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I cannot find that he adduces even a single in. stance where the “ grand speaker” is “intro. duced without the least notice.” Again he says how could Jesus forbid John to worship him after he received worship by the command of God from all the angels? I may be on the same principle justified in asking the Editor how the angel could forbid John to worship him, while he knew that other angels of God, and even human beings, had received worship from fellow creatures ? Joshua V. 14. “ And Joshua fell on his face to the earth and did wor. ship and said unto him'' (the Captain of the host of the Lord) what saith my Lord unto his ser. vant.” Numbers XXII. 31. “And he (Balaam) saw the angel of the Lord standing in the way, and his sword drawn in his hand, and he bowed down his head and fell flat on his face” Daniel II. 46. " Then the king Nebuchadnezzar fell upon his face and worsbipped Daniel.” As the Editor's argument therfore must apply with equal force to angels as to Jesus, it is quite plain that no conclusion can be drawn from it relative to the identity of the being who in Rev. v. 9. of ch. 22. forbids John to worship him. The fact is that the word “worship’in scriptural lan. guage is used sometimes as implying an external mark of religious reverence paid to God; and since in this sense worship was offered by John



to the angel or to Jesus, he refused it, as is evident from the last sentence of verse 9ih. “Worship God;" and sometimes the same word “Worship” is used as signifying merely a token of civil respect due to superiors, and accord. ingly in this latter sense not only Jesus, but angels and prophets, and even temporal princes or masters, used to accept of it, as we find in Matthew XVIII. 26. “the servant therefore fell down and worshipped him" and so in various other instances. It denotes in this acceptation merely a mark of reverence which neither identifies tho.e to whom it is offered with the deity, nor raises them to a level with their creator, the Most High. My readers will observe that the author of the book of Revelations declares bimselt in I. 17. to have fallen at the feet of Jesus: and he speaks also in ch. V. 8. of the four beasts and four and twenty elders having fallen down before the lamb, avoiding however in these places as well as throughout the whole book of Revelations the use of the word word ship to express the reverence shewo to the lamb; while to the words “fell dowu” when referring to God he adds invariably " and wore shipped him :" vide ch. VII. 11. XI. 16. XIX. 4. and V. 14. 3dly. He says “how could Jesus who declares himself to he Alpha and Ome. ga, the beginning and the end, reject worship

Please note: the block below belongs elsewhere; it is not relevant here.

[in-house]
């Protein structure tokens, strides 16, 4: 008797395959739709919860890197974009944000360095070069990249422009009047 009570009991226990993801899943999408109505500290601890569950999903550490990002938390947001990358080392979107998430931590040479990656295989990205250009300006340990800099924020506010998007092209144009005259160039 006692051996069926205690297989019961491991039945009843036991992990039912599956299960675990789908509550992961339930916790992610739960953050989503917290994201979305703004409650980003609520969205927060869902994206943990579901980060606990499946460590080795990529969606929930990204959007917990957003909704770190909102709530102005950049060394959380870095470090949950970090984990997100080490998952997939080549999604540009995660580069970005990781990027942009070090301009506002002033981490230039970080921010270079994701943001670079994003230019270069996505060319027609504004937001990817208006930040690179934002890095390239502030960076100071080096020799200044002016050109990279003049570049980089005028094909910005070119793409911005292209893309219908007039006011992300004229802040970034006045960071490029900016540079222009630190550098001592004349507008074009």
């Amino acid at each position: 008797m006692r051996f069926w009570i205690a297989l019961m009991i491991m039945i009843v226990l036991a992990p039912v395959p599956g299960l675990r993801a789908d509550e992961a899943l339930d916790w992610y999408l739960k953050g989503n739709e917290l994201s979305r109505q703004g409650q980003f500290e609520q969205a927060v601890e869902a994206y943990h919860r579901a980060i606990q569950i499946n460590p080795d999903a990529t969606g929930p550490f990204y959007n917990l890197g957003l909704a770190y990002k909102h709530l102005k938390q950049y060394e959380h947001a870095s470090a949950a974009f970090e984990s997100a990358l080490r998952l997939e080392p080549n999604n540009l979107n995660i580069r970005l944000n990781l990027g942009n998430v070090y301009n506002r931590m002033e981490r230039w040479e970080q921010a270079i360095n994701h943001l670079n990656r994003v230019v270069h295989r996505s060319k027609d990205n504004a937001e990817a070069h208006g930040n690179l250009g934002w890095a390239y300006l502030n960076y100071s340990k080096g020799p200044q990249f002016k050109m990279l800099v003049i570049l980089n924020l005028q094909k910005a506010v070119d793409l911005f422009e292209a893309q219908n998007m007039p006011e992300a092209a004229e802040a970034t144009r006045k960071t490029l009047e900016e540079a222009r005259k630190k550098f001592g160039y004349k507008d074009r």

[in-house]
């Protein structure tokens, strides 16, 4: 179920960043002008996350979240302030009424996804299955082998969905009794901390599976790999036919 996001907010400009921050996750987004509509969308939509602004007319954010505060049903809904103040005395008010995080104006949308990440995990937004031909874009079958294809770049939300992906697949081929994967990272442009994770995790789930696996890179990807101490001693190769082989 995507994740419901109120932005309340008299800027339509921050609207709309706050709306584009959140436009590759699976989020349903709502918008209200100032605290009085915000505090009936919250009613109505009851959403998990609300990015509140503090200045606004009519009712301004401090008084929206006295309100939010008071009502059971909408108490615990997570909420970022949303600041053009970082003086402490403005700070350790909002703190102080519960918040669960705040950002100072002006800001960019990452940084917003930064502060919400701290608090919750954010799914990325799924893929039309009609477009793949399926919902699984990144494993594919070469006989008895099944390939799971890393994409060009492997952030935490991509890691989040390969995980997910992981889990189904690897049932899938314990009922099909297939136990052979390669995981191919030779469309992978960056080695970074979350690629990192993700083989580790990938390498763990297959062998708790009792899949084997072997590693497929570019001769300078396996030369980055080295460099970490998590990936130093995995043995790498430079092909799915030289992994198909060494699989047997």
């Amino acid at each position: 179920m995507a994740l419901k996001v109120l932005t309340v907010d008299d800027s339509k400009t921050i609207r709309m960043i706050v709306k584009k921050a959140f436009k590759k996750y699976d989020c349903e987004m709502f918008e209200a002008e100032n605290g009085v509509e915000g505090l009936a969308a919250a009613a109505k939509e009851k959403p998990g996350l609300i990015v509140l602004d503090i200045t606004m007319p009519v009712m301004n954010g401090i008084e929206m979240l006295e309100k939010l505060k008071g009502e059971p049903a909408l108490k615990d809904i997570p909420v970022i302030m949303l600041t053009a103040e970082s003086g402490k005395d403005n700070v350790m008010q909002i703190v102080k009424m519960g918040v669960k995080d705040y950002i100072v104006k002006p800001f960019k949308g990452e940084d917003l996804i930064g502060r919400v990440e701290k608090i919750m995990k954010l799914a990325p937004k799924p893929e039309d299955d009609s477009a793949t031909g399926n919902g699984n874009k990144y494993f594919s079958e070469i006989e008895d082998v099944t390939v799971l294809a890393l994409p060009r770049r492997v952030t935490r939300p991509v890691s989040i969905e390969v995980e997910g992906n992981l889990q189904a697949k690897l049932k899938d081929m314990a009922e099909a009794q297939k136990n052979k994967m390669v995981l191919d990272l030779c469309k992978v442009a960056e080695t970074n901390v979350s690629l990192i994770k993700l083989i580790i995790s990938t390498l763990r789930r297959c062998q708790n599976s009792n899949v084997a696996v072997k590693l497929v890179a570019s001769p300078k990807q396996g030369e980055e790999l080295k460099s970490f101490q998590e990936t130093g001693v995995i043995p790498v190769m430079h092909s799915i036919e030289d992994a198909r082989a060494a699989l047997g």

from John ?" I do not wonder at the Editor's entirely neglecting to notice iny remarks on the terms “ Alpha and Omega” or “the beginning aud the end” in the Second Appeal paye 151. to wit, “ Alpha and Omega beginning and end are in a finite sense jostly applicable to Jesus," when I find him regardless of the explanation given by John himself respecting these terms and by St Paul one of his fellow labourers. Rev. Ill. 14 “ These things saith the Amen the faithful and true witness, the beginning of the Creution of God: I know thy works &c.” Colossians I. 15. “ The first born of every creature." I Corinihians XV. 24. • Then comeih the end when he shall have delivered up the kingdom to God even the futher.28, And when all things shall be subdu. ed unto him then shall the son also himself be subject uato him, that God may be all in all.”